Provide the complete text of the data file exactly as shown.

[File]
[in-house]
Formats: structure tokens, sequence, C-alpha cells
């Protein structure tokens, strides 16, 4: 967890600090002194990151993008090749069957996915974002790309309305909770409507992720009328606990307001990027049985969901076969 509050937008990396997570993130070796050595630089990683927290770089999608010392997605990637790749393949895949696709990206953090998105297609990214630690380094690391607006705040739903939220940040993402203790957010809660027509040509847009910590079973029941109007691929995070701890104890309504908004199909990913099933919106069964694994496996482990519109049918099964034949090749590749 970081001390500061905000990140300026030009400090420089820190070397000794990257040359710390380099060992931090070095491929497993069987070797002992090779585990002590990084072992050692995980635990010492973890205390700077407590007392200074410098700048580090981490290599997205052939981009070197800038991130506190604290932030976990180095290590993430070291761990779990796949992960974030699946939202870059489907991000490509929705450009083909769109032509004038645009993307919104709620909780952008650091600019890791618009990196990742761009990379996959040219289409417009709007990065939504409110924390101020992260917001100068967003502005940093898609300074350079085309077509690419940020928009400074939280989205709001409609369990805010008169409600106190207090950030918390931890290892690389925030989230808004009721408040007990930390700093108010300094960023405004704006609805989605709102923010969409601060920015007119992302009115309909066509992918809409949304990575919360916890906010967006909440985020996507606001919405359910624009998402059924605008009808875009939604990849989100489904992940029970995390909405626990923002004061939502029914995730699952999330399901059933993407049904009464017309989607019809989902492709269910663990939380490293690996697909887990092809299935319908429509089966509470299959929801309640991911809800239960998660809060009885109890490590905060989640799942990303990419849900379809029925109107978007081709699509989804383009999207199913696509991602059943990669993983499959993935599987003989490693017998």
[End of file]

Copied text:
[in-house]
Formats: structure tokens, sequence, C-alpha cells
């Protein structure tokens, strides 16, 4: 967890600090002194990151993008090749069957996915974002790309309305909770409507992720009328606990307001990027049985969901076969 509050937008990396997570993130070796050595630089990683927290770089999608010392997605990637790749393949895949696709990206953090998105297609990214630690380094690391607006705040739903939220940040993402203790957010809660027509040509847009910590079973029941109007691929995070701890104890309504908004199909990913099933919106069964694994496996482990519109049918099964034949090749590749 970081001390500061905000990140300026030009400090420089820190070397000794990257040359710390380099060992931090070095491929497993069987070797002992090779585990002590990084072992050692995980635990010492973890205390700077407590007392200074410098700048580090981490290599997205052939981009070197800038991130506190604290932030976990180095290590993430070291761990779990796949992960974030699946939202870059489907991000490509929705450009083909769109032509004038645009993307919104709620909780952008650091600019890791618009990196990742761009990379996959040219289409417009709007990065939504409110924390101020992260917001100068967003502005940093898609300074350079085309077509690419940020928009400074939280989205709001409609369990805010008169409600106190207090950030918390931890290892690389925030989230808004009721408040007990930390700093108010300094960023405004704006609805989605709102923010969409601060920015007119992302009115309909066509992918809409949304990575919360916890906010967006909440985020996507606001919405359910624009998402059924605008009808875009939604990849989100489904992940029970995390909405626990923002004061939502029914995730699952999330399901059933993407049904009464017309989607019809989902492709269910663990939380490293690996697909887990092809299935319908429509089966509470299959929801309640991911809800239960998660809060009885109890490590905060989640799942990303990419849900379809029925109107978007081709699509989804383009999207199913696509991602059943990669993983499959993935599987003989490693017998």